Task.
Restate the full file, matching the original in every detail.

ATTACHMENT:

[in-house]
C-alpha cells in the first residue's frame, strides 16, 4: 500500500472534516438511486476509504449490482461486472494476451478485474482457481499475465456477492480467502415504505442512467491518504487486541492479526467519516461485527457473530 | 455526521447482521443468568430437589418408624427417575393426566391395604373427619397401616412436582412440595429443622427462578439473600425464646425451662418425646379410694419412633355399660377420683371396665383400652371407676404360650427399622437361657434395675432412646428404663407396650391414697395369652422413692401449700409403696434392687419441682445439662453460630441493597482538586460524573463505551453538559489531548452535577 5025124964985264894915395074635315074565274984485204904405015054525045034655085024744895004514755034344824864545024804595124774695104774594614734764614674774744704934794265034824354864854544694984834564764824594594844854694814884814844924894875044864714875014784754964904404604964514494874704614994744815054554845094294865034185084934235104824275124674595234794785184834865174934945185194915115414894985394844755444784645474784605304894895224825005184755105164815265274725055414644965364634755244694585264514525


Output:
[in-house]
C-alpha cells in the first residue's frame, strides 16, 4: 500500500472534516438511486476509504449490482461486472494476451478485474482457481499475465456477492480467502415504505442512467491518504487486541492479526467519516461485527457473530 | 455526521447482521443468568430437589418408624427417575393426566391395604373427619397401616412436582412440595429443622427462578439473600425464646425451662418425646379410694419412633355399660377420683371396665383400652371407676404360650427399622437361657434395675432412646428404663407396650391414697395369652422413692401449700409403696434392687419441682445439662453460630441493597482538586460524573463505551453538559489531548452535577 5025124964985264894915395074635315074565274984485204904405015054525045034655085024744895004514755034344824864545024804595124774695104774594614734764614674774744704934794265034824354864854544694984834564764824594594844854694814884814844924894875044864714875014784754964904404604964514494874704614994744815054554845094294865034185084934235104824275124674595234794785184834865174934945185194915115414894985394844755444784645474784605304894895224825005184755105164815265274725055414644965364634755244694585264514525